A new virtual exhibition of artefacts unearthed during construction for the Crossrail project has been launched, after archaeologists uncovered more than 10,000 artefacts during the work.
The site is to run alongside an exhibition at the Museum of London Docklands that is open until 3 September, which takes visitors on a site-based journey, following the map of the Elizabeth Line east to west and the discoveries found along the way.
Since work began in 2009 archaeologists have dug up a range of unusual finds, spanning 55m years of the capital's history.
And 10 new 360-degree images have been released for the site, covering some of the project's most unusual discoveries, including a Roman cremation urn, disarticulated skull and bronze coin at Liverpool Street, a Tudor wooden bowling ball at Stepney Green and an 8,000 year-old flint scraper tool from Woolwich.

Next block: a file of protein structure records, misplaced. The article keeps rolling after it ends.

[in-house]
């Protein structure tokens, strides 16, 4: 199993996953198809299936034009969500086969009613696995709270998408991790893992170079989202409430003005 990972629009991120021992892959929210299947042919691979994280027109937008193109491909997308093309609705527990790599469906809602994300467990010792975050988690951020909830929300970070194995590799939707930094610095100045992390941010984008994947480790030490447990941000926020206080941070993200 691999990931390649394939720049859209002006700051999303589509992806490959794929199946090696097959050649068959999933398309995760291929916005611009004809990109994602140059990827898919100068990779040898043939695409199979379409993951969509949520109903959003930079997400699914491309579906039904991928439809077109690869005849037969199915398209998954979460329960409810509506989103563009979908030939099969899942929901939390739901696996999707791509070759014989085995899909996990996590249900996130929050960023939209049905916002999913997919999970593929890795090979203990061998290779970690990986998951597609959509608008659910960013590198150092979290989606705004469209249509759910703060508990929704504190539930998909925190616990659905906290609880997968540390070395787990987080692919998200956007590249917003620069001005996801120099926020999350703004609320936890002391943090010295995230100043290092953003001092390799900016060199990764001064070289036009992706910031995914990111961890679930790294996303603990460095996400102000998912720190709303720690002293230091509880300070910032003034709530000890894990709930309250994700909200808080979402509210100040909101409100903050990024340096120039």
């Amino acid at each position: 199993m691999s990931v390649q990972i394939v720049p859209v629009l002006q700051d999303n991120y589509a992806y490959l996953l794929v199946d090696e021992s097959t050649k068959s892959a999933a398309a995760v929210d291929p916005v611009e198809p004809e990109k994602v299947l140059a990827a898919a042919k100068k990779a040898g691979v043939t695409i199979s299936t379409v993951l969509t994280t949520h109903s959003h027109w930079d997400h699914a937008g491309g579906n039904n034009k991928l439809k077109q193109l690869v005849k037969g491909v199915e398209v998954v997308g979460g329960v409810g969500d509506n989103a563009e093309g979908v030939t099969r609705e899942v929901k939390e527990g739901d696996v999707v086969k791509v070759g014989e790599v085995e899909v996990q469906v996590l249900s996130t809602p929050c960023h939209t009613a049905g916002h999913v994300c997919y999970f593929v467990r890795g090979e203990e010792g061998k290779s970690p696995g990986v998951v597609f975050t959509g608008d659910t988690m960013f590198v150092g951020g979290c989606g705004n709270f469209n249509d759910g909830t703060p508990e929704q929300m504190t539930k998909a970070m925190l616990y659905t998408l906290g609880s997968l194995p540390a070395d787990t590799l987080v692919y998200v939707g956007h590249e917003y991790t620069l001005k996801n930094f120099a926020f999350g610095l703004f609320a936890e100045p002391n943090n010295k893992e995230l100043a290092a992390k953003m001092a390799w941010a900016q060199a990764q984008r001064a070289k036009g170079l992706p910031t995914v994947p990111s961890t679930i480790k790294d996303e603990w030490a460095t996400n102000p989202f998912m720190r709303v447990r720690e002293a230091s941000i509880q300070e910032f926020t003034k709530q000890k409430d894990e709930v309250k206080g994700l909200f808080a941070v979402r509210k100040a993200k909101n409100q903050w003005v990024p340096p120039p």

Jay Carver, Crossrail's lead archaeologist, said:
The Crossrail project has given archaeologists a unique opportunity to look at important areas of London that have been tantalisingly out of reach for centuries.
He added that the immersive site, "uses the best of the photo and video content captured during the excavations to let people explore over 8,000 years of the capital’s hidden history".
Some of Crossrail's finds during construction:
- 8,000 year-old flint scraper tool - Woolwich
- Roman cremation urn, disarticulated skull and bronze coin - Liverpool Street
- Tudor wooden bowling ball - Stepney Green
- Crosse & Blackwell marmalade jar - Tottenham Court Road
- 18th century Chinese pearlware bowl - Stepney Green
- 19th century glass bottle - Pudding Mill Lane
The plethora of finds comes as the start of services on the line draws closer. The first Elizabeth Line services for London's Crossrail project are set to hit the tracks later this month.
The first stage of the project, which will span from Reading and Heathrow to Shenfield and Abbey Wood, will open between Liverpool Street Main Line and Shenfield.